The Panel is therefore unable to say that the Complaint should never have been made and accordingly declines to make a finding of Reverse Domain Name Hijacking.
For the foregoing reasons, the Complaint is denied.
Dr. Clive N.A. Trotman
The Hon Neil Brown Q.C.
Date: April 4, 2018
OPINION CONCURRING IN PART BUT DISSENTING ON RIGHTS AND LEGITIMATE INTERESTS
With respect to section 6.B (Rights or Legitimate Interests) of the decision, I would like to make the following findings:
Once the Complainant establishes a prima facie case that the Respondent lacks rights or legitimate interests in the disputed domain names, the burden of production shifts to the Respondent to show that it has rights or legitimate interests in respect to the disputed domain name (WIPO Overview 3.0, section 2.1).
The Complainant has established a prima facie case in this regard, inter alia, due to the Complainant’s prior ROLYN trademark registration, and the fact that the Complainant has not licensed or otherwise permitted the Respondent to use the Complainant’s trademarks or a variation thereof.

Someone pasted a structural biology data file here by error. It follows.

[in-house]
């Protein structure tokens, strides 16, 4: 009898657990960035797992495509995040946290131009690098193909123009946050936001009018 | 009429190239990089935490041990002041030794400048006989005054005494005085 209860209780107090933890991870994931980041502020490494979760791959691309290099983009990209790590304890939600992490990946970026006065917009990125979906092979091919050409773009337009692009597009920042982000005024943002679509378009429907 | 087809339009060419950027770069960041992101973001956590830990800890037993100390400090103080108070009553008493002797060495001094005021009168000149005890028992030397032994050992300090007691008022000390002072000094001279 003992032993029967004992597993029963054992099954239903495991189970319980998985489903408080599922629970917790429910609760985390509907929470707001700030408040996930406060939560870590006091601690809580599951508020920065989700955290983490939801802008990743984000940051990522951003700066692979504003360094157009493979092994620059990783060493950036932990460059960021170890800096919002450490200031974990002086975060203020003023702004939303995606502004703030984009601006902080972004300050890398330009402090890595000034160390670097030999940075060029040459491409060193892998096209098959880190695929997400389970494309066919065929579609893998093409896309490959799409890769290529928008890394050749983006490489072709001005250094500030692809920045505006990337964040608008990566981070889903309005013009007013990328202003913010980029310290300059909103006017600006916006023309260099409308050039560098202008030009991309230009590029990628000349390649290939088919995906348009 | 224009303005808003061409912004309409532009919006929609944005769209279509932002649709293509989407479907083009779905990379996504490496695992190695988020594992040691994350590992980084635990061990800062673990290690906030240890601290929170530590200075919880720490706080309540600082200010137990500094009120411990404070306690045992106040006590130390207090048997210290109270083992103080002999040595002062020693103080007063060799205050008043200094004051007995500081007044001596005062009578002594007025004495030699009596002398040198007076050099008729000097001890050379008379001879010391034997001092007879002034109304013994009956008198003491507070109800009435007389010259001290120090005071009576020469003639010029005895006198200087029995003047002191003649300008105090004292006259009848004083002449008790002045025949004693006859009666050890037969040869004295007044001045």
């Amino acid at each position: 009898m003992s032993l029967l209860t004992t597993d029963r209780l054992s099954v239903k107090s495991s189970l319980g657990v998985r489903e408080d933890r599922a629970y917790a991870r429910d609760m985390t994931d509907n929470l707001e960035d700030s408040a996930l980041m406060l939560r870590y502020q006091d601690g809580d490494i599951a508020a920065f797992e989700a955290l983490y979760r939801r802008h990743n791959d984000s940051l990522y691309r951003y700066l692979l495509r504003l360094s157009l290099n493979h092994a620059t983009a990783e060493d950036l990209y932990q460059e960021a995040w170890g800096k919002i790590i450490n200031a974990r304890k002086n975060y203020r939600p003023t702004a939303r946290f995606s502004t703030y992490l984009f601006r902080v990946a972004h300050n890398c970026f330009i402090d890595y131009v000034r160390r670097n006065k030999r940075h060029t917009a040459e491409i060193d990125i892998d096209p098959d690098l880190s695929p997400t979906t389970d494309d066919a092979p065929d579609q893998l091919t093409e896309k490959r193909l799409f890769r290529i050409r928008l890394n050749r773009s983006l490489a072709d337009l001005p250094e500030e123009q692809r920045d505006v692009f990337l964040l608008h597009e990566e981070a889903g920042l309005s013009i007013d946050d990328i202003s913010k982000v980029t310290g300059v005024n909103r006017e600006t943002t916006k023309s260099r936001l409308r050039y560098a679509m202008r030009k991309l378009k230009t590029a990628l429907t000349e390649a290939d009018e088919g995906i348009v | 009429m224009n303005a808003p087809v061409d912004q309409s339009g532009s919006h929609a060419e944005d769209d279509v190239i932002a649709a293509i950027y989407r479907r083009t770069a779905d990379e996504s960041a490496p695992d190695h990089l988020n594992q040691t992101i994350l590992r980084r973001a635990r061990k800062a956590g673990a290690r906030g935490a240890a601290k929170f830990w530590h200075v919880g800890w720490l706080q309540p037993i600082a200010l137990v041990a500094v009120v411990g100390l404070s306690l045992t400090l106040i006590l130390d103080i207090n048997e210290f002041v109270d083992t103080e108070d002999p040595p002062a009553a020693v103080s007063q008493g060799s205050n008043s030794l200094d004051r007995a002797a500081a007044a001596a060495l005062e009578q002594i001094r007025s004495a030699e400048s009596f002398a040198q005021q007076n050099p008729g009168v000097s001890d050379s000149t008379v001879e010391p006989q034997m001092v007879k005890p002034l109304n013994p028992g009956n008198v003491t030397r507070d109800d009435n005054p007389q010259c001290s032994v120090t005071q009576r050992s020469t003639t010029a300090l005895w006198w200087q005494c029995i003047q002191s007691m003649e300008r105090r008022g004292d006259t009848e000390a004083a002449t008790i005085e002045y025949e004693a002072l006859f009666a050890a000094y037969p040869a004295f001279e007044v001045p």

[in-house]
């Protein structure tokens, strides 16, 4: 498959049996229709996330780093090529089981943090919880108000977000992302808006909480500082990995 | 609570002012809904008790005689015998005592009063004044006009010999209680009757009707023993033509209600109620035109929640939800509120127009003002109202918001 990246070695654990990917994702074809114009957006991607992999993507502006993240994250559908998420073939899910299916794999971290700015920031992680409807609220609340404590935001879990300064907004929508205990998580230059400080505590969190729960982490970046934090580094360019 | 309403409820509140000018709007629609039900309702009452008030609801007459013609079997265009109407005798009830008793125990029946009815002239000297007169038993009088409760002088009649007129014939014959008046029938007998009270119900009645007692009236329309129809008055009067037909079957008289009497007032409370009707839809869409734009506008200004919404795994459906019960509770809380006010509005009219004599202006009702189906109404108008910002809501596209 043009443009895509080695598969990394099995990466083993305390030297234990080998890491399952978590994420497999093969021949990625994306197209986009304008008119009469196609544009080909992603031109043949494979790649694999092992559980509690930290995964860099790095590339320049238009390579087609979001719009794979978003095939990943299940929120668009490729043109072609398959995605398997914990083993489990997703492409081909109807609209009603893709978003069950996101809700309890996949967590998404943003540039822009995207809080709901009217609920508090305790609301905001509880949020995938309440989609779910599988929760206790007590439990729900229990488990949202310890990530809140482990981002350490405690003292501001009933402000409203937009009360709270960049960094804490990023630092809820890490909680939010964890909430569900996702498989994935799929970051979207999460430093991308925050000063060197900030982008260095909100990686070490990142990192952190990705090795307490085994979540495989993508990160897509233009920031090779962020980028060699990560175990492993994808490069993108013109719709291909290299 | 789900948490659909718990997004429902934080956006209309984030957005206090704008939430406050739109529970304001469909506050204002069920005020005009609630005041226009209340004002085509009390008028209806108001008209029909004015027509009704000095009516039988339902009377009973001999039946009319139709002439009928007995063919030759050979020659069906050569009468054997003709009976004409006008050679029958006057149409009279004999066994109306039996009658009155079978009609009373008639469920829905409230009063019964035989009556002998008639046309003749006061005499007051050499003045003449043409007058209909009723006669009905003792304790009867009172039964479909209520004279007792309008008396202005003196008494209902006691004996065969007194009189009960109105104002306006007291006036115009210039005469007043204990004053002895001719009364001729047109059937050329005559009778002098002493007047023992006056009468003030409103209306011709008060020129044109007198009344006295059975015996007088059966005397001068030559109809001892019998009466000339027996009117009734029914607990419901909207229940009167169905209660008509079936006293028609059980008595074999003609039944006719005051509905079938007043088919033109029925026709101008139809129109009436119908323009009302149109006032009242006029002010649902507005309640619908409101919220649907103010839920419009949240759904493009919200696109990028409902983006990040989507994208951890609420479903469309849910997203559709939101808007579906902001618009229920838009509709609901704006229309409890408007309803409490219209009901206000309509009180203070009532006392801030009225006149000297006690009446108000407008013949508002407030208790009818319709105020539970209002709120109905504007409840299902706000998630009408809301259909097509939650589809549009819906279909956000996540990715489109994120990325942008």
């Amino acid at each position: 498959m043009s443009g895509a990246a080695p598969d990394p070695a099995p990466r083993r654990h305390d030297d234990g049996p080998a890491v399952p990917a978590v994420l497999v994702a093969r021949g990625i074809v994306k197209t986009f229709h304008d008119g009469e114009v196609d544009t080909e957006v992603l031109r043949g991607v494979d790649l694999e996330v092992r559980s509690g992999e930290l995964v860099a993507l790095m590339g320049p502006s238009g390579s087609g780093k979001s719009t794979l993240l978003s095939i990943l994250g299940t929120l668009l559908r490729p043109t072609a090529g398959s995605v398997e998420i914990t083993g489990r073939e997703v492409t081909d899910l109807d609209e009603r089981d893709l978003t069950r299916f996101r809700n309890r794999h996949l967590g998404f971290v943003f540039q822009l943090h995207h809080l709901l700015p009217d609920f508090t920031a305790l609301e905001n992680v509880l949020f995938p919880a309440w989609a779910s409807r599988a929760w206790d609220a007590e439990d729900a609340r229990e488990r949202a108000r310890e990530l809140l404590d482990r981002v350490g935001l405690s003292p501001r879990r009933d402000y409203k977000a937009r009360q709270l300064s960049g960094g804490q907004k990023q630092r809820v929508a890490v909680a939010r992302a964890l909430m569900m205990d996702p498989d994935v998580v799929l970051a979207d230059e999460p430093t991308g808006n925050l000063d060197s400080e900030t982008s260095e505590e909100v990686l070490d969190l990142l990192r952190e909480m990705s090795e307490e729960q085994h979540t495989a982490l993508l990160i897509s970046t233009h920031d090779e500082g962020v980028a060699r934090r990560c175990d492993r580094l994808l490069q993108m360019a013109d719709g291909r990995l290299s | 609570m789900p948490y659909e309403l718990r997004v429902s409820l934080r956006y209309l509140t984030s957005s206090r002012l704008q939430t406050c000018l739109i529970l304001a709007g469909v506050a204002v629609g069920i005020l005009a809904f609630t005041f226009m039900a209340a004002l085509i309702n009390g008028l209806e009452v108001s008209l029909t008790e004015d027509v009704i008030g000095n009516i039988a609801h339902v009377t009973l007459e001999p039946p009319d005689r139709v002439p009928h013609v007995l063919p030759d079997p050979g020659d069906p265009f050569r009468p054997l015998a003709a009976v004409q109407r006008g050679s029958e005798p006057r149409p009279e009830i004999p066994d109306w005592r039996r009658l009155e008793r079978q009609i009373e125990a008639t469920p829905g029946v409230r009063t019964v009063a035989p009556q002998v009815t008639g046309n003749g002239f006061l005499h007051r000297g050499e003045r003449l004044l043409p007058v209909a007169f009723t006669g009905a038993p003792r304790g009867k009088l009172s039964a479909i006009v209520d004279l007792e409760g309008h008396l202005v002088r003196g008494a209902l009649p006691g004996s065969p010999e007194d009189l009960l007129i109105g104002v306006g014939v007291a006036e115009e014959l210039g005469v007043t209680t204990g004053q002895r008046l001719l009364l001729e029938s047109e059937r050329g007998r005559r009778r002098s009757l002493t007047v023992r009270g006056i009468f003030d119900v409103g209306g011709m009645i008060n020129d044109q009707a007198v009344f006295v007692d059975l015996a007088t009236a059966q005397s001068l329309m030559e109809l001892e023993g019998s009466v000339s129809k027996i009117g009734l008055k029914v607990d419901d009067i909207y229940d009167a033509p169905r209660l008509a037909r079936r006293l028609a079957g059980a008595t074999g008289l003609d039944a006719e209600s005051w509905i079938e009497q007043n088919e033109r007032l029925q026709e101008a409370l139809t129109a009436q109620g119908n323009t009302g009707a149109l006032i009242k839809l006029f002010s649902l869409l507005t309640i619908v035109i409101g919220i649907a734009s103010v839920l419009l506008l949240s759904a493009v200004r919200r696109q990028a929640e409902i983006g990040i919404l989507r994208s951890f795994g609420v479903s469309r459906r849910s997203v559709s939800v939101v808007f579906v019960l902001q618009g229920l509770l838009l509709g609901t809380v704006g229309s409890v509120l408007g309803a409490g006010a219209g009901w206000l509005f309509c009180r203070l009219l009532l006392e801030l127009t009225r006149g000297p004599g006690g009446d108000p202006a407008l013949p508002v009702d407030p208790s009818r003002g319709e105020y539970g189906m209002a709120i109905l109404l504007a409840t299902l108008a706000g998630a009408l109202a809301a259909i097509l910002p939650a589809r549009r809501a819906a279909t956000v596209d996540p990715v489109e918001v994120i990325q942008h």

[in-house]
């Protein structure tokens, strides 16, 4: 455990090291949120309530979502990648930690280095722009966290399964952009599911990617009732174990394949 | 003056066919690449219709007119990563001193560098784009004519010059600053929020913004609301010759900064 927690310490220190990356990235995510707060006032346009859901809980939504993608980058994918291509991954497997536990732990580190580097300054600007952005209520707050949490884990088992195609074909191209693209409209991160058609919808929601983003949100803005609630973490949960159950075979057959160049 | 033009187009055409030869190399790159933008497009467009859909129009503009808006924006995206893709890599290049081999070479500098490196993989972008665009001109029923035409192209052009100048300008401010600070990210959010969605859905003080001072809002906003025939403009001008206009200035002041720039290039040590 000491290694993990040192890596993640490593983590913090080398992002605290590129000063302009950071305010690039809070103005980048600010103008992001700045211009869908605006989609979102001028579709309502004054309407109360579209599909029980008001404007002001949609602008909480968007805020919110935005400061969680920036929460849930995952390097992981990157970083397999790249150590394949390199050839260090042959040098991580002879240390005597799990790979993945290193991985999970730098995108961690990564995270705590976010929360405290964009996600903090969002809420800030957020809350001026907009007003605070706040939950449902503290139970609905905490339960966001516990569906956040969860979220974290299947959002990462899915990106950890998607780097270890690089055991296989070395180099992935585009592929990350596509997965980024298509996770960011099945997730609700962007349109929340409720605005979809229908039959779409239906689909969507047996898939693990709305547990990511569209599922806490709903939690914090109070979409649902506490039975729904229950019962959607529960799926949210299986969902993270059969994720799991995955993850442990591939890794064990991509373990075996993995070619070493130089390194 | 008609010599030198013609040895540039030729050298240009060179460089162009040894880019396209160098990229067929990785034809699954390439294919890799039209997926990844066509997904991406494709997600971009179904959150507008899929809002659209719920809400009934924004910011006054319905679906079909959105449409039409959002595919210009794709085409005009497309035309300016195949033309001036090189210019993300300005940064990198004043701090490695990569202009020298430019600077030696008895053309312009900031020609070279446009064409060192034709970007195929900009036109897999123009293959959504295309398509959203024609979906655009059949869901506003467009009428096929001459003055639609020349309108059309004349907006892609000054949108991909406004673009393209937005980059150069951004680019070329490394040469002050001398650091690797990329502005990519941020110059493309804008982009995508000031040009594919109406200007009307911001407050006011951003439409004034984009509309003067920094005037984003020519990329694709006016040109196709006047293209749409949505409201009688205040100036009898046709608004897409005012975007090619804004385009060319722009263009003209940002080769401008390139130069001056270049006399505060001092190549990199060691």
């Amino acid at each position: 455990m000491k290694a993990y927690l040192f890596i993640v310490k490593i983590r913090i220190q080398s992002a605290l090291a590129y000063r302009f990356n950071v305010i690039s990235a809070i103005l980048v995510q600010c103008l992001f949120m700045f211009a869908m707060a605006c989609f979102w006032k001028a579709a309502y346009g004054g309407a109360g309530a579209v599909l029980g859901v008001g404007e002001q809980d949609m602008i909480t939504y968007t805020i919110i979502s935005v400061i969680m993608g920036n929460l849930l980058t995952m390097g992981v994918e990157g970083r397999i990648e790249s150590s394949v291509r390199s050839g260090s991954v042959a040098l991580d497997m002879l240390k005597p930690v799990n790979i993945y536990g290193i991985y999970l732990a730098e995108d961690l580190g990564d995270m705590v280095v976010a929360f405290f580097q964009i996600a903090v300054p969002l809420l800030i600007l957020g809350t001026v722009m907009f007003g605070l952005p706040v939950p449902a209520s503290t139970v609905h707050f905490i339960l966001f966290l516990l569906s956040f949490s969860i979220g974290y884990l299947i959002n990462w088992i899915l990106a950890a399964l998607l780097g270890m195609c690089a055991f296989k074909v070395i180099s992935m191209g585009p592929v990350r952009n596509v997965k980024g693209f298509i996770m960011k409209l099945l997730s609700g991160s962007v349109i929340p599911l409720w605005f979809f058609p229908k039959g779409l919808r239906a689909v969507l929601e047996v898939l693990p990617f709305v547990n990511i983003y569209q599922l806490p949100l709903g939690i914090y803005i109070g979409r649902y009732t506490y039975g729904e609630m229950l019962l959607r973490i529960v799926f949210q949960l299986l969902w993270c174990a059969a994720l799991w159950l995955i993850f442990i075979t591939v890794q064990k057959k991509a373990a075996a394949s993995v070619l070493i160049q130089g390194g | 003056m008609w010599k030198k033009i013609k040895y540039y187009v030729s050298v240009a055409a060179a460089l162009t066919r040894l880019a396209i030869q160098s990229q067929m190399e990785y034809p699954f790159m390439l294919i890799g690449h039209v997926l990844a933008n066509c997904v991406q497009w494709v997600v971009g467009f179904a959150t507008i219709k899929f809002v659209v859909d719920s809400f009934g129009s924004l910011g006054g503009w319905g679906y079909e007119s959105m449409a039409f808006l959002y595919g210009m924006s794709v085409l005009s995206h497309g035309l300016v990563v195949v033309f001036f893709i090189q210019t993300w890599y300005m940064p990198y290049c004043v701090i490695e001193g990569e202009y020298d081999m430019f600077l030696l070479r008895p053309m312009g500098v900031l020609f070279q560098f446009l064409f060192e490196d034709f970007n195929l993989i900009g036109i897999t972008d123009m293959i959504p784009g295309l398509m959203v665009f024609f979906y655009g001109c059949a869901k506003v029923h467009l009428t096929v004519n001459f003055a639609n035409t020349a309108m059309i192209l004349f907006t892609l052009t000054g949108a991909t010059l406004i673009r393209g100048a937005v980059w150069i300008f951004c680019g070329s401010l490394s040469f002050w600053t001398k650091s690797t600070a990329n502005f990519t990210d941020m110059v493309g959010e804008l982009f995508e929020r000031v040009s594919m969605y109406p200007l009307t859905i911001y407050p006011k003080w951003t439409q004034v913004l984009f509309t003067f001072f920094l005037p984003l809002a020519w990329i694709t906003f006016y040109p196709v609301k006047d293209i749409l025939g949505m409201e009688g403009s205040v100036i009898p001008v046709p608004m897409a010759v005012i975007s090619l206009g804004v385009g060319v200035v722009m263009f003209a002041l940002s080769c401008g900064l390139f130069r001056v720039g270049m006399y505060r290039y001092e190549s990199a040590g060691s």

The Complainant argued that the Respondent cannot have rights or legitimate interests in a domain name comprising the entirety of the Complainant’s registered trademark, and furthermore, that the Complainant’s trademark is a unique and distinctive coined word. It is my view that a party may have rights or legitimate interests in a domain name without the requirement to register a trademark. However, once the burden shifts it is incumbent on the Respondent to show it has rights or legitimate interests in the disputed domain name. Indeed, the Respondent alleged that it is providing a bona fide offering of goods or services though at the time the Complaint was made the evidence shows that the Respondent was using the disputed domain name as a PPC website, albeit, the links shown therein were “negative keywords” negating the Complainant’s assertion of targeting.